With seven weeks left in the regular season, this year’s MVP race is as deep as ever. Two centers, Joel Embiid and Nikola Jokic, lead the way, but a plethora of candidates have a case for winning the Maurice Podoloff Trophy. In this column, I’ll make the case for and against each MVP candidate as we head into the homestretch. For those hoping to find Chris Paul’s name, his thumb injury will keep him out for the rest of the regular season and almost surely knocks him out of the running.
Odds listed are the best prices available.
Joel Embiid (+ 150, William Hill)
The case for: The league’s scoring leader at the All-Star break, Embiid is the rightful favorite to win this award. Embiid not only scores more than anyone in the league, he’s also the league leader in usage rate (37.2%) and made free throws (421). He has also improved his game to elevate the players around him, as he’s currently averaging career-highs in assists per game (4.5) and assist rate (26.1%). He is lethal out of the post, as Philadelphia averages 1.08 points per possession when he posts up, by far the most efficient mark when you factor in frequency. And as with any MVP candidate, his team is a shell of itself without him on the floor. With Embiid on the floor, the 76ers have a + 6.9 net rating, which would be the second-best net rating in the league if a team averaged that for a season. Without him on the floor, the 76ers are being outscored by 2.9 points every 100 possessions, a net rating on par with the Wizards. Yet, Philadelphia is 35-23 and just 2.5 games out of the top seed in the Eastern Conference. The statistical argument alone is strong enough for Embiid to win the award, but he also has the narrative in his favor. It’s rare that a team loses an All-Defensive team player such as Ben Simmons and doesn’t miss a beat, but that’s what the 76ers have done. Embiid has led them through all of this drama by performing like one of the best players in the world. Voters are a sucker for narrative, both positive and negative, and Embiid has one of the best ones on his side.
The case against: Any case against Embiid is more of a case for Jokic, but we will get to that. Any other reasoning for not giving Embiid this award holds little water. Some will point to his team’s record and current seed as a deterrent, but the next two players on this list are on teams with either a worse record or seed. Others will say his availability is a problem, but since missing nine games with COVID-19, he has played in 37 of 39 games. In a season that was hit by the pandemic again, missing only 12 games doesn’t mean much.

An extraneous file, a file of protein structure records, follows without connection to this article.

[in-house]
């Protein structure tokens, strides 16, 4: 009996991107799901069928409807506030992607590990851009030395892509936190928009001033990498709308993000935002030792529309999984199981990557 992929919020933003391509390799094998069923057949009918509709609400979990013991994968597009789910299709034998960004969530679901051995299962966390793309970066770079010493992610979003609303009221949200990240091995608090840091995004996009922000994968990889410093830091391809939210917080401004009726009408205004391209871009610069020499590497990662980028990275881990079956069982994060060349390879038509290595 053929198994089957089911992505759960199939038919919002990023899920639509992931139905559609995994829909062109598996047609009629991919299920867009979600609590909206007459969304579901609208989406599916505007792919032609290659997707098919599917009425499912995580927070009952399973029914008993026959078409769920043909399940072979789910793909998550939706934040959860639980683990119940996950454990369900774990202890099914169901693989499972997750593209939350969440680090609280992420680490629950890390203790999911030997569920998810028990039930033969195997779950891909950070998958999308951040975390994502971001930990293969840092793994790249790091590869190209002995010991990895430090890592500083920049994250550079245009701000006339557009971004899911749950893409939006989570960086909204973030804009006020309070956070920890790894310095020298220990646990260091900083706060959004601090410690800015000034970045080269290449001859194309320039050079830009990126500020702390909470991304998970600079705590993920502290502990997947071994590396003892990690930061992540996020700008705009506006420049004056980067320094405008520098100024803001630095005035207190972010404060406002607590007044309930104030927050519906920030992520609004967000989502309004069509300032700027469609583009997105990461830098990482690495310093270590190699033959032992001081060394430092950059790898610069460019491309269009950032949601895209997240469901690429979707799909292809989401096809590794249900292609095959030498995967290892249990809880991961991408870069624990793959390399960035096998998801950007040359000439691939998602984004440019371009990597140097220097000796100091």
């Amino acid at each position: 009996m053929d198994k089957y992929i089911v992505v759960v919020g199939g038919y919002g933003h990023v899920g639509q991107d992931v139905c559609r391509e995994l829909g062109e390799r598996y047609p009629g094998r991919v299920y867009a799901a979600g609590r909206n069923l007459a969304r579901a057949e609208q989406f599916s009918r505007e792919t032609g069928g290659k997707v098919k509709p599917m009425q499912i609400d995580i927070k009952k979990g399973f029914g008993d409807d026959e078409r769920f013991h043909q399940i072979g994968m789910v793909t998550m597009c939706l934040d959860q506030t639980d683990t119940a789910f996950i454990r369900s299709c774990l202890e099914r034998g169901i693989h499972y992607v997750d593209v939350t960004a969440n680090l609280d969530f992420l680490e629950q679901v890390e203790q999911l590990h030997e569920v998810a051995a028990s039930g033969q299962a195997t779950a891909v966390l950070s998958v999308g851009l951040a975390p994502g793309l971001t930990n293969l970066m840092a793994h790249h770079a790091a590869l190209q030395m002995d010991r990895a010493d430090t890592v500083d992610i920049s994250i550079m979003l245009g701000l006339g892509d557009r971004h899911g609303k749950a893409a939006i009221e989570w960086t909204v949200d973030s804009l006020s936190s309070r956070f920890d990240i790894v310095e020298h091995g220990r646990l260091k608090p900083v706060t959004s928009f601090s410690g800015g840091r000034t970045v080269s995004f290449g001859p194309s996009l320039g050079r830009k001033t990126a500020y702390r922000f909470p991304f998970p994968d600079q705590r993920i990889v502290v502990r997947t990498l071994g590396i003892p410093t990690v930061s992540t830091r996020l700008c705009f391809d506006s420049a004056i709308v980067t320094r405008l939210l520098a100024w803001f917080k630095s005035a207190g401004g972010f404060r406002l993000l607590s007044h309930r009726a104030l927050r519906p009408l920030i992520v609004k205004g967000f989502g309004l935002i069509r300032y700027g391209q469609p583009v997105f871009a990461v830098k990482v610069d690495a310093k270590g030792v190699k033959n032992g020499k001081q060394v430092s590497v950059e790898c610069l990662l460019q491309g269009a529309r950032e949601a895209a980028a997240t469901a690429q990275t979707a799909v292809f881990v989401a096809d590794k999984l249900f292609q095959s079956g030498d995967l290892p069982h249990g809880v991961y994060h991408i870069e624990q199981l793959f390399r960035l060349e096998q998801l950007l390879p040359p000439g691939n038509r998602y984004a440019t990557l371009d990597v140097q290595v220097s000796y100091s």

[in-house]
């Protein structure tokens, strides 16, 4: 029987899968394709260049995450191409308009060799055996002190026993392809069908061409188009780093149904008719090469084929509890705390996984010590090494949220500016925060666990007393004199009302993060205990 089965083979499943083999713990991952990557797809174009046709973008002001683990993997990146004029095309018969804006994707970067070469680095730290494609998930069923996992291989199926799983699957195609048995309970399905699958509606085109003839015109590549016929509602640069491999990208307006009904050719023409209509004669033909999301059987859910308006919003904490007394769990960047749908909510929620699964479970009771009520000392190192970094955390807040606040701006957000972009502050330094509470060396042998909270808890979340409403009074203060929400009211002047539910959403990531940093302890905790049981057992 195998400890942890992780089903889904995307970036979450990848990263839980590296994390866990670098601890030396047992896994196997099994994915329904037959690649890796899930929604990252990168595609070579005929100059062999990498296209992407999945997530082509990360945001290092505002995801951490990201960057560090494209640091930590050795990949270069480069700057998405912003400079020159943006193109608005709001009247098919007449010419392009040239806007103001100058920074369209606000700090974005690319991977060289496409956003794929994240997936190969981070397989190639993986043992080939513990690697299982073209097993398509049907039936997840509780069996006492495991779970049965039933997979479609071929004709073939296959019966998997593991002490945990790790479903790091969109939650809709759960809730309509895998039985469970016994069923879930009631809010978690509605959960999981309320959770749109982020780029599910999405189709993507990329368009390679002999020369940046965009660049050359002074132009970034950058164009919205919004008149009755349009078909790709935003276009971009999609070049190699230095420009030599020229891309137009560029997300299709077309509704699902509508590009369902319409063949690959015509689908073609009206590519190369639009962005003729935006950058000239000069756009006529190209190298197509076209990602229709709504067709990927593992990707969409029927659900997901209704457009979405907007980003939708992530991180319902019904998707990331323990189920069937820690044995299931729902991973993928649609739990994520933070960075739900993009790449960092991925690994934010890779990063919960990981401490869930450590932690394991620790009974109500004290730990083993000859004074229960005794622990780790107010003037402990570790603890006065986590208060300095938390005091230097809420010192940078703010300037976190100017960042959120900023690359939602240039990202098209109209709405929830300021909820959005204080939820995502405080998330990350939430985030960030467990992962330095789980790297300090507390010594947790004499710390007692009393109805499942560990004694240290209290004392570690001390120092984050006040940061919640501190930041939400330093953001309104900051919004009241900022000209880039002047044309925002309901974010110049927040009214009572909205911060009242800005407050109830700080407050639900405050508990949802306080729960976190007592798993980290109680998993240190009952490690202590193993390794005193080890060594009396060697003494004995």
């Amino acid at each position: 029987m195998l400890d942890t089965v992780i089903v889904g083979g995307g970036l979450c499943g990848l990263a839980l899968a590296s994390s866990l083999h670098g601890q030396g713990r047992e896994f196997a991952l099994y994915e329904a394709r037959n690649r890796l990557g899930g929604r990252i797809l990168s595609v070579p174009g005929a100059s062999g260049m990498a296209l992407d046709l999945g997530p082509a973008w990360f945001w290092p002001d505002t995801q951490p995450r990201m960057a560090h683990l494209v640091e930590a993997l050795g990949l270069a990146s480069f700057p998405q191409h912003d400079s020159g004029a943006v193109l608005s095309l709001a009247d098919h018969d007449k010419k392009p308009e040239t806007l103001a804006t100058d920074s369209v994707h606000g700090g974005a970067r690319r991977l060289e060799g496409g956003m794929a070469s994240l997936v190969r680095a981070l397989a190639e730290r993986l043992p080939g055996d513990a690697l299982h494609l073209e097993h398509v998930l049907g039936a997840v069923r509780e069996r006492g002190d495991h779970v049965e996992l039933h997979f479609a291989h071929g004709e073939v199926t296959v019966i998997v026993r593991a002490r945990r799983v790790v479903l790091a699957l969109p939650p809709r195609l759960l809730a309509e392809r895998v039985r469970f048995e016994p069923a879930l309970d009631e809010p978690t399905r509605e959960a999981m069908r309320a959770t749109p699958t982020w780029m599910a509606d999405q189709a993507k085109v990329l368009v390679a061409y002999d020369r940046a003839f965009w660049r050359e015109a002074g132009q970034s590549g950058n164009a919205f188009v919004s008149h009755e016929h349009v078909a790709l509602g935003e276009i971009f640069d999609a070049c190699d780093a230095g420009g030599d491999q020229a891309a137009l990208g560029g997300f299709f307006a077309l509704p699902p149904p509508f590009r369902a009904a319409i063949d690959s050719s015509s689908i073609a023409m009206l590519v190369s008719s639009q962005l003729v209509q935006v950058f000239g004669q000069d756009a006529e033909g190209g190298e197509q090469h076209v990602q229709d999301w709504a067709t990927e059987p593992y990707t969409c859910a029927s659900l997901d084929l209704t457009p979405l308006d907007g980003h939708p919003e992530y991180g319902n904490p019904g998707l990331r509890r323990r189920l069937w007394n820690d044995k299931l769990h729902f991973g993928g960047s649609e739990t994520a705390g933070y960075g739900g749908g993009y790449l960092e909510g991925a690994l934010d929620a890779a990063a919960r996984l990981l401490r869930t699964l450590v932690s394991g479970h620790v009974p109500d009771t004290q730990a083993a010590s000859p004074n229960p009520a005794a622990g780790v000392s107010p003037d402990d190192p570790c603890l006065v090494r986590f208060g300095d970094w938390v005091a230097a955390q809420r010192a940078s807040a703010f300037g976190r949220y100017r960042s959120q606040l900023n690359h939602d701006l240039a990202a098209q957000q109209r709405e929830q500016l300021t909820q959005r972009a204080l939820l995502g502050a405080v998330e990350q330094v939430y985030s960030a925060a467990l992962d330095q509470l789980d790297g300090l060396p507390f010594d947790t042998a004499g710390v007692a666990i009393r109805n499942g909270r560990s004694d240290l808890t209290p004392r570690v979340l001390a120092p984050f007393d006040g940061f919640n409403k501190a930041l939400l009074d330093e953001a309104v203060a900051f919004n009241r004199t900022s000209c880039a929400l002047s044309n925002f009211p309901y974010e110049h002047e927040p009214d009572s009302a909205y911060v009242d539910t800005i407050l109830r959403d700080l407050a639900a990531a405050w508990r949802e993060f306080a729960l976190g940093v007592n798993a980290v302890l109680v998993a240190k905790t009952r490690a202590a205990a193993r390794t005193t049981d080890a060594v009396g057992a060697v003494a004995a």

Nikola Jokic (+ 300, PointsBet)
The case for: In a literal sense, no player in the league is more valuable to his team than Jokic. Of the players on this list, not one comes close to the incredible + 25.2 net differential Jokic has posted this season. Denver outscores opponents by 10.5 points per 100 possessions with Jokic in the game. For comparison’s sake, that + 10.5 net rating is better than the Suns’ net rating for the season. When he rests, the Nuggets are outscored by 14.6 points per 100 possessions, which is 4.2 points worse than the Pistons this season. Despite having one of the worst supporting casts in the league, Jokic has this team at 33-25 and 2.5 games ahead of Minnesota in the race for the sixth seed in the Western Conference. Jokic checks the statistical boxes as well. He is averaging an insane 26.0 points, 13.8 rebounds and 7.9 assists, which put him eighth or better in all of those categories. He leads the league in Player Efficiency Rating (32.66), win shares (10.6), offensive win shares (7.5), win shares per 48 minutes (.296), box plus/minus (14.0) and more, but you get the point. Jokic’s play has been statistically dominant and has led the Nuggets to a place in the standings they otherwise would not be. When it comes to pure value, there is no player that can surpass Jokic this season.
The case against: There isn’t one. Jokic is my personal MVP leader right now, and I believe he should be the favorite. Most who want to make a case against Jokic as MVP begin their argument with his team’s record, which is ridiculous. Giannis Antetokounmpo is on a team that is currently the fifth seed in the Eastern Conference, with just three more wins than Denver. Philadelphia only has two more wins than Denver. Jokic is playing on a team that is worse than the worst team when he doesn’t play. Right now, I can find no hole in his resume and he has my vote for a second consecutive MVP.
Giannis Antetokounmpo (+ 400, DraftKings)
The case for: The second-leading scorer in the NBA, Antetokounmpo is arguably better this season than when he won his first MVP award in 2018-19. He improves Milwaukee’s net rating by 11.8 points per 100 possessions when he’s on the floor, and his 32.36 PER is decimal points lower than Jokic’s, which leads the league. It’s nearly impossible to contain Antetokounmpo once he goes downhill, and that’s why he has the most free-throw attempts and the second-most made free throws (393). When he’s on the floor, the Bucks are one of the best offensive teams in the league, putting up 116.8 points per 100 possessions, putting those lineups in the 88th percentile of qualified groups, according to Cleaning The Glass. His impact on the defensive end is even more pronounced. When Antetokounmpo rests, the Bucks allow 112.8 points per 100 possessions compared to 107.8 when he’s on the floor. In the small-ball lineups where he plays center, opponents are shooting just 60.3% within four feet of the basket, and Milwaukee is giving up a miniscule 1.089 points per play in transition. In short, the Bucks are a tried-and-true NBA Finals contender when Giannis is on the floor, and that’s enough to make him a contender to win a third MVP award.